Thanks for sharing some details of your approach. It sounds more balanced than that of others I’ve encountered.

And because this post was a summary of some more extensive case study work I did, let me add this clarification: I do believe important insights for prayer, relationships, and ministry can come from a process of cultural observation and analysis – which includes taking a close look at the local history and current situation with various spiritualities and religions, and seeking to understand how those influence individuals, families, organizations, and cultures. I learn much about where I live by looking at cultural-spiritual signs and symbols, studying written sources about local history, listening to lectures, engaging in discussions, praying and discerning.

So, although I’d agree that insights can be gleaned by some techniques used in spiritual mapping, I continue to have serious concerns about the biblical validity of many of the methodologies and reasonings for what to do with those insights, and how the methods of social transformation supposedly work.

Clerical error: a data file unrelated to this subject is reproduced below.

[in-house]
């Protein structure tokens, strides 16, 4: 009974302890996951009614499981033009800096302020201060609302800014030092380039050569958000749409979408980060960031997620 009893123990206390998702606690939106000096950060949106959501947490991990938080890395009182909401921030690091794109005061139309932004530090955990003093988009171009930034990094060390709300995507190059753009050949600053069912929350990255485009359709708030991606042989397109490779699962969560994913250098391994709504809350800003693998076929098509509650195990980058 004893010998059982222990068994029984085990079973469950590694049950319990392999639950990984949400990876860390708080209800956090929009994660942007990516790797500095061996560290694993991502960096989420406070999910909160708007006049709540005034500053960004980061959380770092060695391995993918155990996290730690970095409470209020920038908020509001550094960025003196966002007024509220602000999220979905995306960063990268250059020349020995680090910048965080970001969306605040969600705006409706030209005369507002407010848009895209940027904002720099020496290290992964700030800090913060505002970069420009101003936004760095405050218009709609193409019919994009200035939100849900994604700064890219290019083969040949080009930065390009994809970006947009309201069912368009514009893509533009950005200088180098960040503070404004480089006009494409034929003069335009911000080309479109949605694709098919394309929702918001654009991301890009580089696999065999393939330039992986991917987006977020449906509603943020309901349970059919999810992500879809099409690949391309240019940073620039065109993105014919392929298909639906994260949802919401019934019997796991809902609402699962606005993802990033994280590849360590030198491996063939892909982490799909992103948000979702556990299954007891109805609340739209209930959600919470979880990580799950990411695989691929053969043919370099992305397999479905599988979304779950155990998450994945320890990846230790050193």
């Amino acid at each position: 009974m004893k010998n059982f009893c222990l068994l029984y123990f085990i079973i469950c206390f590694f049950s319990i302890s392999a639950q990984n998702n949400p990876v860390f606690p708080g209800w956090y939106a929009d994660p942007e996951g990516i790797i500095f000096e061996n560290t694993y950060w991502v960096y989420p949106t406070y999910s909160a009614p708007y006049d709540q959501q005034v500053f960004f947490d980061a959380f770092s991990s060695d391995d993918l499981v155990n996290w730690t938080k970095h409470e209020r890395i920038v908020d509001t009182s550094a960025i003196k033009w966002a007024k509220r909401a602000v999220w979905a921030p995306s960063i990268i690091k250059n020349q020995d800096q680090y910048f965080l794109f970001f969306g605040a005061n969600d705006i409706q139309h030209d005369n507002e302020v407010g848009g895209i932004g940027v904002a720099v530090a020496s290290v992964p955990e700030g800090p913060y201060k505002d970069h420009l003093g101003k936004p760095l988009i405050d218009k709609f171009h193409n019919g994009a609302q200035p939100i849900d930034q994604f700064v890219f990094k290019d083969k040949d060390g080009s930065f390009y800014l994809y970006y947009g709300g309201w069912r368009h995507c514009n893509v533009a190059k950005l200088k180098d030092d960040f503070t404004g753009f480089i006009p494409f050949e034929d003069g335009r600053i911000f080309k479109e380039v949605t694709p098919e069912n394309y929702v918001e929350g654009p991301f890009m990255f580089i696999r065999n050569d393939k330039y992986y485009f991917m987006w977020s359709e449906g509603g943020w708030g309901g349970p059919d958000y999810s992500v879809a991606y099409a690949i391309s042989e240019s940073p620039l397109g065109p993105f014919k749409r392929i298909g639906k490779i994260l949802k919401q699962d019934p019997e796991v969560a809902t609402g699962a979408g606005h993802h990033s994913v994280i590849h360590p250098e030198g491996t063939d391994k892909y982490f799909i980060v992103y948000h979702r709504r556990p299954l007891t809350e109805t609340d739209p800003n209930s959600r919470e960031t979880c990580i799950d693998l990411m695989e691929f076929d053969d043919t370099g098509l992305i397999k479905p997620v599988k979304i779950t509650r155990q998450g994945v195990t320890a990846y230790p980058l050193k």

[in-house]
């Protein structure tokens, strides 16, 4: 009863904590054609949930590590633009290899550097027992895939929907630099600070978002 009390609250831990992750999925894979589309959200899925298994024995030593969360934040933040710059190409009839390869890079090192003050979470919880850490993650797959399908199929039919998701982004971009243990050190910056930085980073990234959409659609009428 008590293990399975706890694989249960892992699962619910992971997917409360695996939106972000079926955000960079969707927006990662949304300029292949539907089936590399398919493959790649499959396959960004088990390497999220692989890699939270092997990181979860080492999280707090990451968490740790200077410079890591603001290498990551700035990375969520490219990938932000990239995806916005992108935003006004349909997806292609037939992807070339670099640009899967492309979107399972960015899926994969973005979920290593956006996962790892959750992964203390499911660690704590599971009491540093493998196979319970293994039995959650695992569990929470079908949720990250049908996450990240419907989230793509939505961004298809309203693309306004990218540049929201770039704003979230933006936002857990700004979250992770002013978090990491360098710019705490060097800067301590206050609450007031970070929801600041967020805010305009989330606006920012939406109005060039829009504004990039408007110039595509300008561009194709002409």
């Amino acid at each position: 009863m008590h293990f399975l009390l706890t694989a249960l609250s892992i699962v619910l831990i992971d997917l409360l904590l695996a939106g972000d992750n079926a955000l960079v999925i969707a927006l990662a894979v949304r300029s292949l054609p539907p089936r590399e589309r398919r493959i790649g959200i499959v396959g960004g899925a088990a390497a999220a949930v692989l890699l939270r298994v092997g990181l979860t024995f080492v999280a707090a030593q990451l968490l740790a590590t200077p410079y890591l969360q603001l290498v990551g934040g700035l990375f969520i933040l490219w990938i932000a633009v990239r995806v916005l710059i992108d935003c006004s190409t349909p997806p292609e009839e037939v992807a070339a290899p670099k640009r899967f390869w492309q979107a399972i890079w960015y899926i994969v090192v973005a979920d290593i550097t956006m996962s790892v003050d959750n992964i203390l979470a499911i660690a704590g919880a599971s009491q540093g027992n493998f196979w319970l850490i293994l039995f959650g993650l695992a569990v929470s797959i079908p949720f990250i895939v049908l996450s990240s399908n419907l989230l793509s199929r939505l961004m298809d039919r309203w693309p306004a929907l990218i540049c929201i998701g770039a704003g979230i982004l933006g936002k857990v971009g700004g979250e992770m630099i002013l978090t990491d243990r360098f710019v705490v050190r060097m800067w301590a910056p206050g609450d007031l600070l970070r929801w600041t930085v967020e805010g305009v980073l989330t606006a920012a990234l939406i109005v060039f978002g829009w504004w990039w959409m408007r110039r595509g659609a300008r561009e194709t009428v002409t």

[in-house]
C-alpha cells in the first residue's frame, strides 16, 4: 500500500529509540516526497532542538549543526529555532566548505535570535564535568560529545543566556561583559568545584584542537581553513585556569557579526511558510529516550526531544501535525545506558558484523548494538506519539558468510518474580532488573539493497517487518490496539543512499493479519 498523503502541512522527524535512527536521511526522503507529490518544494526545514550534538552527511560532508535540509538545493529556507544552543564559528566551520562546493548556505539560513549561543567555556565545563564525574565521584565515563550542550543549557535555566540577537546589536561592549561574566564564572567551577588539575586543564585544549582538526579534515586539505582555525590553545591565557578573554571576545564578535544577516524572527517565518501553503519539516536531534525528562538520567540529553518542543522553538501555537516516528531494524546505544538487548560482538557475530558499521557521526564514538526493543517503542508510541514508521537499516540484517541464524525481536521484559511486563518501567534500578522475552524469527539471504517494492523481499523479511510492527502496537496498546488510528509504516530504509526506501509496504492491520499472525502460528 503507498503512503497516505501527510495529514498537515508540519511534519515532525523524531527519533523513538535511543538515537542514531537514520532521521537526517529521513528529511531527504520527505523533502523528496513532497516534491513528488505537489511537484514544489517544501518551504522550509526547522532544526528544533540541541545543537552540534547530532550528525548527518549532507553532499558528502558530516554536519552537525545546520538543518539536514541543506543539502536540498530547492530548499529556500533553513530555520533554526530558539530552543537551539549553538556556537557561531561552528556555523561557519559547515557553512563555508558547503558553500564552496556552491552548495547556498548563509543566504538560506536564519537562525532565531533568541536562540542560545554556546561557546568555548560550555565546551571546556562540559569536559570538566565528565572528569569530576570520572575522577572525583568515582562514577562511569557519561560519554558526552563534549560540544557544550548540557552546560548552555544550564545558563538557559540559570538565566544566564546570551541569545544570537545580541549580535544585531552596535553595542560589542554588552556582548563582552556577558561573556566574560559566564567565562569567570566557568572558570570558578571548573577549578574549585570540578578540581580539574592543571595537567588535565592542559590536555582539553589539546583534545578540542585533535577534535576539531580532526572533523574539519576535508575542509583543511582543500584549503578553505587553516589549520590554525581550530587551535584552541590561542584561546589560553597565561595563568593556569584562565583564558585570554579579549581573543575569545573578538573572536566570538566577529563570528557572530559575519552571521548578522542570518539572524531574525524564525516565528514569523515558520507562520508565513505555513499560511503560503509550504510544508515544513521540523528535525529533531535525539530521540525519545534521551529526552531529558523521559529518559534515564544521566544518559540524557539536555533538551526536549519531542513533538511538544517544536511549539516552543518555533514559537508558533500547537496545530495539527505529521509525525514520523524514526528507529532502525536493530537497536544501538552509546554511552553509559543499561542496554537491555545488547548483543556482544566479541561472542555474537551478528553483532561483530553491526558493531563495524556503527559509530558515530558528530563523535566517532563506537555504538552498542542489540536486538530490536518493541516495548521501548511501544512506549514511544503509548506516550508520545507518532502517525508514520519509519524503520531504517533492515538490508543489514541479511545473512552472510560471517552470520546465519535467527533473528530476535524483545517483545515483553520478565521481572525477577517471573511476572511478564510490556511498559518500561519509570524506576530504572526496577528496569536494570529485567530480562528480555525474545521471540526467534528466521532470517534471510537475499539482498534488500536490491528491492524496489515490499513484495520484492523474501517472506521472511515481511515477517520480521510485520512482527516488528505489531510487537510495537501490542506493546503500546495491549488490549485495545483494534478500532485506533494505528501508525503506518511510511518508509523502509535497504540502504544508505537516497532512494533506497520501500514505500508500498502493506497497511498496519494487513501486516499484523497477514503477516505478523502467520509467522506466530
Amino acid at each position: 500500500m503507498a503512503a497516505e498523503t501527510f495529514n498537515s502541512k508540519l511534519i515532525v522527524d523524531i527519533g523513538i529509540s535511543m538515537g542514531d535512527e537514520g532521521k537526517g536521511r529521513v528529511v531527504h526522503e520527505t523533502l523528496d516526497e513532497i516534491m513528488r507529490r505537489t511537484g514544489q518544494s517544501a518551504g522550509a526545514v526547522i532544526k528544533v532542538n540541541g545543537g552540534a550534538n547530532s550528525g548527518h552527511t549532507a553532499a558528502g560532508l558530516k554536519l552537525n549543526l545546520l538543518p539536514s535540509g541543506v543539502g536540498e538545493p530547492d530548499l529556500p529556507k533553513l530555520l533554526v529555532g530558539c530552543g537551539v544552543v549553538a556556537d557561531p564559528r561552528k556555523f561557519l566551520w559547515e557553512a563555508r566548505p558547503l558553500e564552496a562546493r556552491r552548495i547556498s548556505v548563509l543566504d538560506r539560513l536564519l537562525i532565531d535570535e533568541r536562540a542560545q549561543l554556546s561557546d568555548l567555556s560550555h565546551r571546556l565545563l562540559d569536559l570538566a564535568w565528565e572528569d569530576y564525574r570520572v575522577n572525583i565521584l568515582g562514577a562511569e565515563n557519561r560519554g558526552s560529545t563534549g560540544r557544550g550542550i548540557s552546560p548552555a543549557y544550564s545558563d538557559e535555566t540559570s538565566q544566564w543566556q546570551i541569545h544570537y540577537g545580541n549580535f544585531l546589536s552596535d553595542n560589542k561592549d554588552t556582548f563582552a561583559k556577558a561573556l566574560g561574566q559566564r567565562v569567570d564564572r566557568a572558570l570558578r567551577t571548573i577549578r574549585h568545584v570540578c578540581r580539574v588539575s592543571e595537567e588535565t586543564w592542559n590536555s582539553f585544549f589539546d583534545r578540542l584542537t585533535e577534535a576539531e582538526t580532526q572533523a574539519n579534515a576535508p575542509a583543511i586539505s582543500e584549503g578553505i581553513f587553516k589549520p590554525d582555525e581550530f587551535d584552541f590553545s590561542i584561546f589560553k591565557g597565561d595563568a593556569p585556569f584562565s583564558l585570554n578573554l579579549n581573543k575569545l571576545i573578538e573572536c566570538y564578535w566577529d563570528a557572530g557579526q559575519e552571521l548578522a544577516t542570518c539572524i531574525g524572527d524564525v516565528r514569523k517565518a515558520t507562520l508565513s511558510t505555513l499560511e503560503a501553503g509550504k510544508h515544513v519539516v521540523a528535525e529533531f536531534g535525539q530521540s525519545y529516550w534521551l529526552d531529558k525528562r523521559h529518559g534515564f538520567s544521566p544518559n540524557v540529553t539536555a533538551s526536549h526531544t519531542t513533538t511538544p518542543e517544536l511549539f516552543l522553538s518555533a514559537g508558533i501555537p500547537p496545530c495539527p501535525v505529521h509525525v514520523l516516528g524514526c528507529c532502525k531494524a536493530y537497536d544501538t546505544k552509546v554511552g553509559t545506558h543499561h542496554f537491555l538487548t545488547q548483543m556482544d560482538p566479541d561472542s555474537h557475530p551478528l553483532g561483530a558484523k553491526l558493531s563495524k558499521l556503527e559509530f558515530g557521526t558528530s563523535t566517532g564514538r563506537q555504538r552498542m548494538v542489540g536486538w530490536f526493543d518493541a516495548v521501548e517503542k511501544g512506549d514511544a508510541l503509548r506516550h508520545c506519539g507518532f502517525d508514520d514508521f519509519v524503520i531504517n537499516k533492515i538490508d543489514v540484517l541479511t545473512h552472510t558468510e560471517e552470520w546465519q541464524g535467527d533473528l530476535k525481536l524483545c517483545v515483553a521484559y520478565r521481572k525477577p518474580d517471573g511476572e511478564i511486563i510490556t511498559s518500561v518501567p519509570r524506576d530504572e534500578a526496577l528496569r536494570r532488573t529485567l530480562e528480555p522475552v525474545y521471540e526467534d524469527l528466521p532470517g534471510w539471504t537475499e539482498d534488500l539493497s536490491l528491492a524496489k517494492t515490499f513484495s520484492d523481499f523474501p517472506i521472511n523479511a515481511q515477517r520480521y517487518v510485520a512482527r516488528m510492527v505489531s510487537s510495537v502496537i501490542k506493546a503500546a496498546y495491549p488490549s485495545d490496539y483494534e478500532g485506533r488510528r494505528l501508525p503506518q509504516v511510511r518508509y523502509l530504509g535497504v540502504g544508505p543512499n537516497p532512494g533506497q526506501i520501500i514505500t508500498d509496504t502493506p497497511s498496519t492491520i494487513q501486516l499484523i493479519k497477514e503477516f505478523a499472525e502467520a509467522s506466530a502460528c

My overall perspective is that human brokenness, human sinful natures, angelic and demonic forces, and the Triune God are all influencers of individuals and cultures. It may be impossible to separate the interweavings in our lives of all these “actors.” The key questions for me are whether all the actors are considered, and whether each is in focus or if any is the object of overfocus. It’s tough to keep all these in a system that’s in balance. I appreciate that you are trying … [January 28, 2009]

3. Rob’s Follow-Up: Thanks for the reply. I love getting that kind of feedback. It is very helpful to me. [January 28, 2009]